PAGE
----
EEG and neuroimaging findings
EEGs are often normal between seizure clusters but may show focal slowing and interictal focal or multifocal epileptiform discharges between and, more frequently, during seizure clusters. Focal discharges are typically located in the frontal and temporal regions. Focal discharges can have a diffuse field in up to 25% of EEGs with true generalised spike wave or polyspike wave occurring infrequently and in patients who also have focal discharges.

The ictal EEG shows seizures arise from the temporal (83%), frontal (6%), parieto-occipital (6%), or central (5%) regions. Within a cluster, seizures can start independently from either hemisphere or have bilateral onset. In 20% of seizures, interhemispheric asynchrony is observed with seizures originating in one hemisphere and migrating to involve only the other hemisphere.

Neuroimaging is usually normal, although there is a report of focal cortical malformation in 5 individuals with PCDH19 pathogenic variants.

Differential diagnosis
At presentation, the main differential diagnoses include a self-limited infantile epilepsy syndrome, focal structural epilepsy, and Dravet syndrome (DS). There is some clinical overlap between CE and DS, as both syndromes present at a similar age, with seizures often triggered by fever. However, the syndromes are quite distinguishable: a younger age of onset in DS (mean 5 months) compared with CE (mean 14 months); often presenting with hemiclonic status epilepticus in DS compared to clusters of brief FIAS or TCS with ictal fear in CE; and generalised spike wave often seen later in DS but uncommon in CE.

It can be difficult to differentiate CE from self-limited focal infantile epilepsy at presentation. For example, sporadic or familial PRRT2 self-limited focal infantile epilepsy presents at a similar age with clusters of brief focal seizures. With time, the features of the syndromes diverge with continuing normal development and seizure resolution in most PRRT2 epilepsies and developmental slowing and continuing seizure clusters in CE.

Clinical characteristics of “mosaic” males with a de novo PCDH19 pathogenic variant
At least ten males have been reported with de novo PCDH19 pathogenic variants. All had a normal complement of sex chromosomes. It was confirmed that each male was mosaic, with some cells containing the PCDH19 pathogenic variant and some containing wildtype PCDH19. This mixed population of PCDH19 mutant and wildtype cells is termed cellular mosaicism and arises from a pathogenic variant that occurs after fertilisation, but during early development. The mosaic cellular expression resembles an affected heterozygous female who has two X chromosomes, one with mutant and one with wildtype PCDH19.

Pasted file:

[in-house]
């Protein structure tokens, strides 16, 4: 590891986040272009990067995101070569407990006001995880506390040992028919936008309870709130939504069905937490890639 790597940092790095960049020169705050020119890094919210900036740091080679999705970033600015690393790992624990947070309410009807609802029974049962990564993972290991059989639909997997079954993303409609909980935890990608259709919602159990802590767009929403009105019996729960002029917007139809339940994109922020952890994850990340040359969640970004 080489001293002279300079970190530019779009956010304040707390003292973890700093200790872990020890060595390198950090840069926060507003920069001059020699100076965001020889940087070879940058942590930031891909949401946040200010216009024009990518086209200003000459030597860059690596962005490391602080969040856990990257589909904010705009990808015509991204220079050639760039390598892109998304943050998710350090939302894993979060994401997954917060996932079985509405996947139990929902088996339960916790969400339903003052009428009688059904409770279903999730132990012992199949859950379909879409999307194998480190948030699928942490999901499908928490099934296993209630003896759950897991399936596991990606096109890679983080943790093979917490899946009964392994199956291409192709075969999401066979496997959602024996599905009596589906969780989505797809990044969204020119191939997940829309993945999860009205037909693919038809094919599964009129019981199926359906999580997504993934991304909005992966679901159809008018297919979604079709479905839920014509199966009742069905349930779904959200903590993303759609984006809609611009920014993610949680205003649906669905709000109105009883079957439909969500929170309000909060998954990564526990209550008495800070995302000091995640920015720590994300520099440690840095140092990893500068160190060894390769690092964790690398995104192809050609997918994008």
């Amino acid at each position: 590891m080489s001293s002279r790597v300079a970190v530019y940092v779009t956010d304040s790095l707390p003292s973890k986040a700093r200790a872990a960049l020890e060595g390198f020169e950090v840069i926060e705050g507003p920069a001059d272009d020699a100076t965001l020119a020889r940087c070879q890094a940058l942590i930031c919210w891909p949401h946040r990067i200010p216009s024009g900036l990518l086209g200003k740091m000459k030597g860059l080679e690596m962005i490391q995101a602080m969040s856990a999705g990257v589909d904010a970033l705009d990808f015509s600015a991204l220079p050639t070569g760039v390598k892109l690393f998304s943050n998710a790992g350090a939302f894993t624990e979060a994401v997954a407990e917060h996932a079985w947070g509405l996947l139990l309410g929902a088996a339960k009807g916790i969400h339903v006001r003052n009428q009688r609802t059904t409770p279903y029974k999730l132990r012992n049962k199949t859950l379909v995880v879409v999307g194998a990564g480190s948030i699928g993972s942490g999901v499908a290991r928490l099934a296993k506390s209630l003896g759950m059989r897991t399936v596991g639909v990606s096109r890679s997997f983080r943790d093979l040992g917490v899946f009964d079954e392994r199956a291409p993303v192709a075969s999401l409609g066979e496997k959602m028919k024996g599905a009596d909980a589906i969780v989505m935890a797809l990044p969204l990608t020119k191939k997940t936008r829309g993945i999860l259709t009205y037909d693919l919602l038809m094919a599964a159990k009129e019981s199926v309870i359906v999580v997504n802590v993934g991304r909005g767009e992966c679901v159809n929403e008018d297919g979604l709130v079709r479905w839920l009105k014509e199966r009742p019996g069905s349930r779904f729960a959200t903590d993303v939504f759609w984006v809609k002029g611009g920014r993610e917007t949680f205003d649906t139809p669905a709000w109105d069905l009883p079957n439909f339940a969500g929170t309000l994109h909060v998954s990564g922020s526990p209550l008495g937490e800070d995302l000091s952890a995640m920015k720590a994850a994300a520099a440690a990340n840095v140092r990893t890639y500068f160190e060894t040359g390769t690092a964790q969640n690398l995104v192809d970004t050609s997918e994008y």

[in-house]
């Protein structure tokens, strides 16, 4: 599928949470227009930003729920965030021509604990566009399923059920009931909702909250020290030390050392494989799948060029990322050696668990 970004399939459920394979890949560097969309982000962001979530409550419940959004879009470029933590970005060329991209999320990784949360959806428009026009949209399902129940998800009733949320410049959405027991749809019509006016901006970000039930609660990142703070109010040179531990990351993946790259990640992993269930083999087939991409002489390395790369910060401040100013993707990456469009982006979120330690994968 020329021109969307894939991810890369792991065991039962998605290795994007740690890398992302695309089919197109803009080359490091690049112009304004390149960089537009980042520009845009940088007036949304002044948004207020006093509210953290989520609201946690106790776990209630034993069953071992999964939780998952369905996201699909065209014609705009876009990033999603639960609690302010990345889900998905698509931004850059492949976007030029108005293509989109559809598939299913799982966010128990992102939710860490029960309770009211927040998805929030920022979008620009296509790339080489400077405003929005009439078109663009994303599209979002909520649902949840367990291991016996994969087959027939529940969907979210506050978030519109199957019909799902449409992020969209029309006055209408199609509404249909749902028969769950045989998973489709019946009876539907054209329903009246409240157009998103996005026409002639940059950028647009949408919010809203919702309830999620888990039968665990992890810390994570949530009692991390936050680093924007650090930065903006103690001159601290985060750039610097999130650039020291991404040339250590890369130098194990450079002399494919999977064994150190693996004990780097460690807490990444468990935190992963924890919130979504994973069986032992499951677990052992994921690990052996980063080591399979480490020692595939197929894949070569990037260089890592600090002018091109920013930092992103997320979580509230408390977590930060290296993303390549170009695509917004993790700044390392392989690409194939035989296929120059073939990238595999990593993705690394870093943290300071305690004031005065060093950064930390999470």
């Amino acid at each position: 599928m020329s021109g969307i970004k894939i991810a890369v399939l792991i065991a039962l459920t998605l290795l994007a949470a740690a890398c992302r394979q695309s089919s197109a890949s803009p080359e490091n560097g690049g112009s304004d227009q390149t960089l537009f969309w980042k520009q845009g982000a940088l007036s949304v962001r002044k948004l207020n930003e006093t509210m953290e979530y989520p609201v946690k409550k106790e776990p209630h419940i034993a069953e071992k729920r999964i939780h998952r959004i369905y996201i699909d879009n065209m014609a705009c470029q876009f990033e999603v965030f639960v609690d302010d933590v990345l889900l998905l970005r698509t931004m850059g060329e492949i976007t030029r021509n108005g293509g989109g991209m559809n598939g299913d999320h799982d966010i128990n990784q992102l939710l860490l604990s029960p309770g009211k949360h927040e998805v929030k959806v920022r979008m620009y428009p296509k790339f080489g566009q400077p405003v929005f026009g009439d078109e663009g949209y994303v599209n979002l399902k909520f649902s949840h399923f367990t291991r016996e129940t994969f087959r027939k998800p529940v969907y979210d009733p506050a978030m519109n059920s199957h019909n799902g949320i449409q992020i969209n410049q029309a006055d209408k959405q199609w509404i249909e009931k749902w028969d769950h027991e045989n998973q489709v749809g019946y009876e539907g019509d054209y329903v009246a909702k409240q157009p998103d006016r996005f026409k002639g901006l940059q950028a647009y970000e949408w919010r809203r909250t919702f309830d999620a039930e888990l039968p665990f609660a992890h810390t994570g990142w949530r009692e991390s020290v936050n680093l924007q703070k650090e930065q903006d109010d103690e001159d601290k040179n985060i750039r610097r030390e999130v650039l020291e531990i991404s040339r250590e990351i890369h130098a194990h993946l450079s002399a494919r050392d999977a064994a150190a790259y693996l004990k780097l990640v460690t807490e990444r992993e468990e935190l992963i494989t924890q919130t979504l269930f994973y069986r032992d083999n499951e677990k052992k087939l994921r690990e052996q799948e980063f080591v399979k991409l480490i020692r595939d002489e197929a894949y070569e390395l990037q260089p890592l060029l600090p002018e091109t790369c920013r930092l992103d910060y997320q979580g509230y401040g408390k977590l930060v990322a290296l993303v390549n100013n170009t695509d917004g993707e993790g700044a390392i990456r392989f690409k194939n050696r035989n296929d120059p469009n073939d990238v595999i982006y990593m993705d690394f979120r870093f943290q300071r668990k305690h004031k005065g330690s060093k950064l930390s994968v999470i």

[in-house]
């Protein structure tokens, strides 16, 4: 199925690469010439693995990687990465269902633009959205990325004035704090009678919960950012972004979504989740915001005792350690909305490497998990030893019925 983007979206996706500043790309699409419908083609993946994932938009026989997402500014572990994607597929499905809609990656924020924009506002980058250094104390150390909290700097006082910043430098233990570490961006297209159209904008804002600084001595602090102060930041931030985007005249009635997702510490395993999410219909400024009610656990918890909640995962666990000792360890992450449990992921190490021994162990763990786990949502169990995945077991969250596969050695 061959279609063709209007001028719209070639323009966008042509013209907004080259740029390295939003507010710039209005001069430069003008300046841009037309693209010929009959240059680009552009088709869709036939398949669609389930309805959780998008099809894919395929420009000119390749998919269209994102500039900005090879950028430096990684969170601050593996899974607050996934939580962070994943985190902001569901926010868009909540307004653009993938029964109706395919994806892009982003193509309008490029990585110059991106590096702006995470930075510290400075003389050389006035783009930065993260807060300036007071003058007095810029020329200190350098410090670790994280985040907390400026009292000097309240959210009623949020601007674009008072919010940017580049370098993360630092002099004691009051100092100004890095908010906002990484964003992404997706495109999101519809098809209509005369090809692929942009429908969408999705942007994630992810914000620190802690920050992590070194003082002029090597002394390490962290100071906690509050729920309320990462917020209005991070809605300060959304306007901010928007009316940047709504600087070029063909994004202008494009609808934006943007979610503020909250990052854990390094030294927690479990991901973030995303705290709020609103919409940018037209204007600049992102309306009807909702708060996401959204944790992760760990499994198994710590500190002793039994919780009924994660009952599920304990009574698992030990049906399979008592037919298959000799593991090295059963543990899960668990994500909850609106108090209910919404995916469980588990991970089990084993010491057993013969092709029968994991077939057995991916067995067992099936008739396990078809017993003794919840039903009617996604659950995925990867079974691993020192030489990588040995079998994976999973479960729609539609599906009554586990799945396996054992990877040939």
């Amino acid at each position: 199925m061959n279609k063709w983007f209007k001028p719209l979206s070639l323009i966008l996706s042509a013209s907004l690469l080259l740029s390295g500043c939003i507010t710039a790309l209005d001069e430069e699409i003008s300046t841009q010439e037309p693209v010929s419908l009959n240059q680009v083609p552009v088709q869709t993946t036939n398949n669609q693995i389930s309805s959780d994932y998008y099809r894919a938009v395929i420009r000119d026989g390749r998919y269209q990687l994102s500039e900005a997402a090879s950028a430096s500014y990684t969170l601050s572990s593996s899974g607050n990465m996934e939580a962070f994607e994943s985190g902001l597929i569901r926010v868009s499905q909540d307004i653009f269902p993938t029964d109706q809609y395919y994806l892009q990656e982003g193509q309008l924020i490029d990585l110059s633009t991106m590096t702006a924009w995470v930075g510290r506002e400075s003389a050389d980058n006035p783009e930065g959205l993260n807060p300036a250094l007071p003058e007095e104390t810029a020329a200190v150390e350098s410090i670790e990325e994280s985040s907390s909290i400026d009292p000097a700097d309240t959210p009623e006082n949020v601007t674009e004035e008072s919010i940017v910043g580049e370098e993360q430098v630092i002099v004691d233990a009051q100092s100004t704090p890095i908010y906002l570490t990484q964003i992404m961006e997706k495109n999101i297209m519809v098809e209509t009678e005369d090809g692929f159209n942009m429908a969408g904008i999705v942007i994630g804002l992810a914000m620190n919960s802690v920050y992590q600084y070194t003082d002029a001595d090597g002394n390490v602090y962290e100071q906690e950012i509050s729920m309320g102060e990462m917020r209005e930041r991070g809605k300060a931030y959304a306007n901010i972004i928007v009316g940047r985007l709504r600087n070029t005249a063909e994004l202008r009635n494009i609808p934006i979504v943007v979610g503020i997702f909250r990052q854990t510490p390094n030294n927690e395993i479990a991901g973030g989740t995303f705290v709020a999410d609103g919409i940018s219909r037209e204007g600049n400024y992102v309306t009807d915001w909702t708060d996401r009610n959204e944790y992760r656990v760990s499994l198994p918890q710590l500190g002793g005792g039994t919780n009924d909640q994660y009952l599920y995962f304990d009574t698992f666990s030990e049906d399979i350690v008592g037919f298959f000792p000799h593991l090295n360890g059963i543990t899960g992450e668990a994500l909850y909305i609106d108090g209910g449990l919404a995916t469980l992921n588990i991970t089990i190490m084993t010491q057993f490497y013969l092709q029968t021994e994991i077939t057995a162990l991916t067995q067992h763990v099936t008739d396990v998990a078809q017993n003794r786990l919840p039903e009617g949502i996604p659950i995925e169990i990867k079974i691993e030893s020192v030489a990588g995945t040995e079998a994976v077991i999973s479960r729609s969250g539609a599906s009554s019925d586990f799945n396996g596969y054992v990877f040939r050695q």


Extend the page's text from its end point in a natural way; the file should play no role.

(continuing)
These mosaic males have a similar clinical profile to heterozygous females. Nine of the ten reported mosaic males have comorbid psychiatric features including behavioural disturbances (i.e., aggression and rigidity), attention-deficit hyperactivity disorder, anxiety, obsessive-compulsive disorder, and oppositional defiant disorder.

An additional five males have recently been described, with intellectual function ranging from normal to severely impaired. Executive dysfunction, autistic features, hyperactivity, and social problems were also common.

Clinical characteristics of hemizygous males with a germline PCDH19 pathogenic variant
As transmitting males do not have epilepsy or significant cognitive difficulties, they are considered unaffected. However, it has been noted that they may exhibit behavioural features reminiscent of a broader autism-like phenotype or obsessive-compulsive features. Five transmitting males have been described with inflexible, rigid personalities, and obsessive traits.